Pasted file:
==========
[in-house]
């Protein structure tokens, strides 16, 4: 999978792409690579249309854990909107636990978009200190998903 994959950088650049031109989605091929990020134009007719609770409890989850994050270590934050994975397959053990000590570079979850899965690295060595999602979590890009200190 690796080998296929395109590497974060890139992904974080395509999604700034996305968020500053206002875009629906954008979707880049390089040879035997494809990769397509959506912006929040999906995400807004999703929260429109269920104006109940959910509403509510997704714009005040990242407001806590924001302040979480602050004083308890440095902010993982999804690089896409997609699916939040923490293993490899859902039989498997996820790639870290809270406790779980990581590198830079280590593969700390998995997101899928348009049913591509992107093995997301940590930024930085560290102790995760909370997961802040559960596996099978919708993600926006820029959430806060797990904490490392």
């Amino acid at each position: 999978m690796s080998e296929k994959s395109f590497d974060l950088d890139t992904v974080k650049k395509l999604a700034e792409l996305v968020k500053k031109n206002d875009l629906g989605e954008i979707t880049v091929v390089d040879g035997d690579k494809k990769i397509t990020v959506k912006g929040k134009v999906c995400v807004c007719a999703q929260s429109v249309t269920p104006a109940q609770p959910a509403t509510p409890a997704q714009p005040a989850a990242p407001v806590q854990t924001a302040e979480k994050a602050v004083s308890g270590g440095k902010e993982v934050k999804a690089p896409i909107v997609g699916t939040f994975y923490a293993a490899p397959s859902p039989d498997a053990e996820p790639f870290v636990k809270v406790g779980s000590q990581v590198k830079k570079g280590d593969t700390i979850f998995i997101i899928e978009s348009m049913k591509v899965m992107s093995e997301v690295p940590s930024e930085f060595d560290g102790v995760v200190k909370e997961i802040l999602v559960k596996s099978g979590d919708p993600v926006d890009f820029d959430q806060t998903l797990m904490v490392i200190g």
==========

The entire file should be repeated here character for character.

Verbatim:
[in-house]
């Protein structure tokens, strides 16, 4: 999978792409690579249309854990909107636990978009200190998903 994959950088650049031109989605091929990020134009007719609770409890989850994050270590934050994975397959053990000590570079979850899965690295060595999602979590890009200190 690796080998296929395109590497974060890139992904974080395509999604700034996305968020500053206002875009629906954008979707880049390089040879035997494809990769397509959506912006929040999906995400807004999703929260429109269920104006109940959910509403509510997704714009005040990242407001806590924001302040979480602050004083308890440095902010993982999804690089896409997609699916939040923490293993490899859902039989498997996820790639870290809270406790779980990581590198830079280590593969700390998995997101899928348009049913591509992107093995997301940590930024930085560290102790995760909370997961802040559960596996099978919708993600926006820029959430806060797990904490490392």
């Amino acid at each position: 999978m690796s080998e296929k994959s395109f590497d974060l950088d890139t992904v974080k650049k395509l999604a700034e792409l996305v968020k500053k031109n206002d875009l629906g989605e954008i979707t880049v091929v390089d040879g035997d690579k494809k990769i397509t990020v959506k912006g929040k134009v999906c995400v807004c007719a999703q929260s429109v249309t269920p104006a109940q609770p959910a509403t509510p409890a997704q714009p005040a989850a990242p407001v806590q854990t924001a302040e979480k994050a602050v004083s308890g270590g440095k902010e993982v934050k999804a690089p896409i909107v997609g699916t939040f994975y923490a293993a490899p397959s859902p039989d498997a053990e996820p790639f870290v636990k809270v406790g779980s000590q990581v590198k830079k570079g280590d593969t700390i979850f998995i997101i899928e978009s348009m049913k591509v899965m992107s093995e997301v690295p940590s930024e930085f060595d560290g102790v995760v200190k909370e997961i802040l999602v559960k596996s099978g979590d919708p993600v926006d890009f820029d959430q806060t998903l797990m904490v490392i200190g």